The Silent Killer in Your Home by James Lieske

Driving question -What is radon and what can be done to reduce unhealthy levels in our homes?

Radon is a radioactive gas released from the normal decay of the elements uranium, thorium, and radium in rocks and soil. It is an invisible, colorless, tasteless and odorless gas that seeps up through the ground and enters a home through cracks in walls and basement floors. Every home has radon. Radon is present in nearly all air. Everyone breathes in radon every day, usually at very low levels. However, people who inhale high levels of radon are at an increased risk of developing lung cancer. A high radon level is at or above the recommended radon action level of 4 picoCuries (pCi/L) per liter of air. (A picocurie is a unit for measuring radiation.) Exposure to elevated levels of radon is the second leading cause of lung cancer in the United States, after smoking. This topic is of particular interest to me because Fallsmead ES, which I just attended, has elevated levels of radon in the classrooms. I want to understand how this might affect the students and teachers and what can be done to fix the problem.
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How to detect and prevent radon in your home?

Radon can enter homes through cracks in floors, walls, or foundations, and collect indoors. Radon levels can be higher in homes that are well insulated, tightly sealed, and/or built on soil rich in the elements uranium, thorium, and radium. The only way to detect a buildup of radon in your home is to test the air. Do-it-yourself test kits are simple and inexpensive, Do-it-yourself short-term tests typically take two to seven days and can be purchased at local hardware stores. Long-term tests tend to be more accurate. They take at least three months and can measure long-term averages. You should check for radon in your home every two year’s and always check immediately when you move into a new home. Basement and first floors typically have the highest radon levels because of their closeness to the ground. If you find that your home has dangerous levels of radon, there is a solution. High levels of radon indoors can be lowered through a variety of repairs. From sealing the cracks in floors and walls, to changing the flow of air into the building, you can protect your family.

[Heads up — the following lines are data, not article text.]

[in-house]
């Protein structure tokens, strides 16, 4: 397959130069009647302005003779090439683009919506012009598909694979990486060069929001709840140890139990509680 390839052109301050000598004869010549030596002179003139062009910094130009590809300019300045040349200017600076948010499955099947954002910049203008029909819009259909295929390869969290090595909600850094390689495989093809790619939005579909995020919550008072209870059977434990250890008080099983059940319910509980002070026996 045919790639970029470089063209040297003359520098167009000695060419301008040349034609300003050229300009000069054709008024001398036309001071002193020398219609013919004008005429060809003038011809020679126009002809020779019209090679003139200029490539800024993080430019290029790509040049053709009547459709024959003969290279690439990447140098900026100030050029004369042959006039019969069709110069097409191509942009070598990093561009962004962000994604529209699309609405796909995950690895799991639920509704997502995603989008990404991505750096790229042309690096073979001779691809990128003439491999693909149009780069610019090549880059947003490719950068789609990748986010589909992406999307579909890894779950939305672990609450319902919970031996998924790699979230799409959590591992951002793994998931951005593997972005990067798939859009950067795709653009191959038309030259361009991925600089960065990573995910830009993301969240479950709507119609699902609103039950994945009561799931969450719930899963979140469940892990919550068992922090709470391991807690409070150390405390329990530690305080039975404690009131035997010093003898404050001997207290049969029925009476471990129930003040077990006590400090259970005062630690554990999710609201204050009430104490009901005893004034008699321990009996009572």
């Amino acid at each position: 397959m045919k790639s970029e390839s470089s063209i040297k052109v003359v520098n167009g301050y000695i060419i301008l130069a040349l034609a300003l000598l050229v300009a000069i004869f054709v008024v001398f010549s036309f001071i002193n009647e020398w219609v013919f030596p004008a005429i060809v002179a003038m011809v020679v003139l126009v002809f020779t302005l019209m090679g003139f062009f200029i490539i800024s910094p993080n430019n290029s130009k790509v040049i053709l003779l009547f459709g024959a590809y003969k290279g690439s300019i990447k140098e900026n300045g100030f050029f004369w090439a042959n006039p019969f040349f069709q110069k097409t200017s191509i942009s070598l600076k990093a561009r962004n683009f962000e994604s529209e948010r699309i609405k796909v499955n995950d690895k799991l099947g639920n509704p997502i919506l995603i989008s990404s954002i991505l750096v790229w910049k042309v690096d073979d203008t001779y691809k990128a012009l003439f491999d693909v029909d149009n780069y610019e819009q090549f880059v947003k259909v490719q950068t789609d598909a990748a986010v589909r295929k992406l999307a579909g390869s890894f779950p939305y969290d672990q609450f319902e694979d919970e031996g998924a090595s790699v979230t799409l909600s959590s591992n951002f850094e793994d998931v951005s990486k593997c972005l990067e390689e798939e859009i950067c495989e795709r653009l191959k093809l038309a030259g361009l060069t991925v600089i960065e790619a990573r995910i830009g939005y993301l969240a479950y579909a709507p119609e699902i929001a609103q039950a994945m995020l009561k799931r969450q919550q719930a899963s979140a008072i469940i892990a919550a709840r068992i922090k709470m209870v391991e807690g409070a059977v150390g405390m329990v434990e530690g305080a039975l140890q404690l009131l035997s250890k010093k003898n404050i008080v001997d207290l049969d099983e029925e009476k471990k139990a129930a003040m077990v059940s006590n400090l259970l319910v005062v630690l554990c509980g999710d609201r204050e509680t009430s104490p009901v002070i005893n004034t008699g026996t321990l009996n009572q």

U.S. Surgeon General Richard H. Carmona warned the American public in 2005 about the risks of radon” "Indoor radon is the second-leading cause of lung cancer in the United States and breathing it over prolonged periods can present a significant health risk to families all over the county," Dr. Carmona said "It's important to know that this threat is completely preventable. Radon can be detected with a simple test and fixed through well-established venting techniques."

Why is radon in our homes dangerous and how does it affect you?

Radon can build up to dangerous levels inside homes, schools and other buildings. Everyone is exposed to radon at some level, but the levels vary greatly, not only from state to state and city to city but from home to home. It seeps from the ground into the air and, in indoor settings, can be inhaled. The guideline set out by the study is the higher the radon concentration, the higher the lung- cancer risk. Radon decays quickly, giving off tiny radioactive particles. When inhaled, these radioactive particles can damage the cells that line the lung. Elevated levels of Radon in your home has no immediate and obvious health symptoms. Long-term exposure to radon can lead to lung cancer. Exposure to the combination of radon gas and cigarette smoke creates a greater risk of lung cancer than exposure to either factor alone. The majority of radon-related cancer deaths occur among smokers. However, it is estimated that more than 10 percent of radon-related cancer deaths occur among nonsmokers

The video below highlights the importance of radon awareness. This silent killer is in elevated levels in one out every 15 homes nationwide.

Radon is the number one cause of lung cancer among non-smokers. Radon is responsible for about 21,000 lung cancer deaths every year.

"We estimate radon contributes to about 12 percent of lung- cancer deaths each year in this country," making it the leading cause of lung cancer behind smoking, said Jonathan Samet, chair of the epidemiology department at Johns Hopkins University and the lead researcher on the study. "I would say to test your homes. I've tested mine."

I believe that Radon is a huge problem across the US because of lack of awareness. It is truly a silent killer that could be easily conquered with easy testing and simple low cost household repairs.

EPA's Radon Public Service Announcement